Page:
Writing down my thoughts and organizing the text: STUDIO DAYS – AN ARCHIVE OF/FOR THE CREATIVE PROCESS.
I think that the project has become more defined. I feel more comfortable with the idea that I am working to build a body of work which will lead to producing interactive objects. They will be the focus of the installation but they will not stand alone. The final project starts now, here in this studio. Everything that I do from now on can potentially exist in that final installation.
Only a month ago it became obvious that I needed a space to work in. I have been dragging this project since february. The fact is that I have no space at home and uni is far, and although there we (Digital Arts) have a room of our own, it is a bit difficult to get your set space.
Once I understood that I needed a space to do this project it also became clear that It had to be time bounded with the setting up of the show. That it had to be simplified in terms of technology and that I wouldn’t be satisfied with it having a technological aspect only, because even though I really want to develop my technical geeky skills, that is not enough for an experience and that doesn’t represent the way in which I carry my practice.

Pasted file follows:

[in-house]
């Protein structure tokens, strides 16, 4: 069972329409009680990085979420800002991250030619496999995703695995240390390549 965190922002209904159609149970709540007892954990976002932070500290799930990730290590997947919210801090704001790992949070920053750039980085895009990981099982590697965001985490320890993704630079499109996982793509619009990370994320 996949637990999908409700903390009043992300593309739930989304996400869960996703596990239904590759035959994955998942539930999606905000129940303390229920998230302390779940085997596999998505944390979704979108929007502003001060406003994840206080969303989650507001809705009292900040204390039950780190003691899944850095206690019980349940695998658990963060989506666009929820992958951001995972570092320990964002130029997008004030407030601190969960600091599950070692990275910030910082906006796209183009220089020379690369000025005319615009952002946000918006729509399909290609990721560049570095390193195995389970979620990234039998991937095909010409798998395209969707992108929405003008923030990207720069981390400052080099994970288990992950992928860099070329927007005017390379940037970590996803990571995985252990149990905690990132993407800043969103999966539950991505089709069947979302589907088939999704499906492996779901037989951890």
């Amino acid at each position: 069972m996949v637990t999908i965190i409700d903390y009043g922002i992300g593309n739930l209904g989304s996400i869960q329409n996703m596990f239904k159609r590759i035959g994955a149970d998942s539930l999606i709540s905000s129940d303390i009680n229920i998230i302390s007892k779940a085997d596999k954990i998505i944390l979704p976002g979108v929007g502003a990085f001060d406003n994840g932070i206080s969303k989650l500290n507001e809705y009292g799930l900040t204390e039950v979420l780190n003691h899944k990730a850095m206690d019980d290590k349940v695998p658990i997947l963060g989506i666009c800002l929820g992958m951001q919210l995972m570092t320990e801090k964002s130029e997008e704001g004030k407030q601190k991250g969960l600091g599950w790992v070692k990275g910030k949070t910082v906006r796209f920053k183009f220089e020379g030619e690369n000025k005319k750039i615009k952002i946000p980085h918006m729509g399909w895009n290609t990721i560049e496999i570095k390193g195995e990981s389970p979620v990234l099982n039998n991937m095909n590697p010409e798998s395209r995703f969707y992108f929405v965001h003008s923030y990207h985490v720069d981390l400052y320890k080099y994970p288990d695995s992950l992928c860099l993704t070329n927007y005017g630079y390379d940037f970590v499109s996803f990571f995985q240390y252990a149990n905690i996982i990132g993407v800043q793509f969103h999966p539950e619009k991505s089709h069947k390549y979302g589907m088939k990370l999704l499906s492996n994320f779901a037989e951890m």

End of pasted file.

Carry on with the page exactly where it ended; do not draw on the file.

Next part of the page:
It also became quite important for me to document the whole process from beginning to end.
I could say that Interactive Art is a relatively unexplored territory for me, and that confronting my practice (a very much design based) with that interactive dimension adds a layer of inexpectability. I can’t yet understand where my practice is situated in Interactivity and I am obviously open to failure.
The history of Interactive Art is itself very recent and suggests that its emergence lies in the juxtaposition of art and technology. But how much of each should one add to the mixture and why do certain projects fail to create any meaning? Some suggest that the answer lies in the distinction between creative technologies and Interactive Art, and that your ability to understand that is what defines where your practice stands.
If I think of the most recent exhibition that I’ve been to that had that interactivity label, it is obvious that there was something missing. It seems like the concept was great because it makes the audience feel intrigued and excited to participate but after a few minutes into it there are no more surprises and the magic is gone. Is that we want out of interactive experiences? The constant surprise effect? Endless combinations of outcomes? I am not entirely sure about what we, the audience, want out of an interactive experience.
I want my work to reside between technology and human response ,to create a meaningful experience. I wish to use technology as ways to produce meaning and to follow an aesthetic trajectory that allows for the recognition of new qualities in human experience that go beyond the technological dimension into new forms of experience and artistic practice.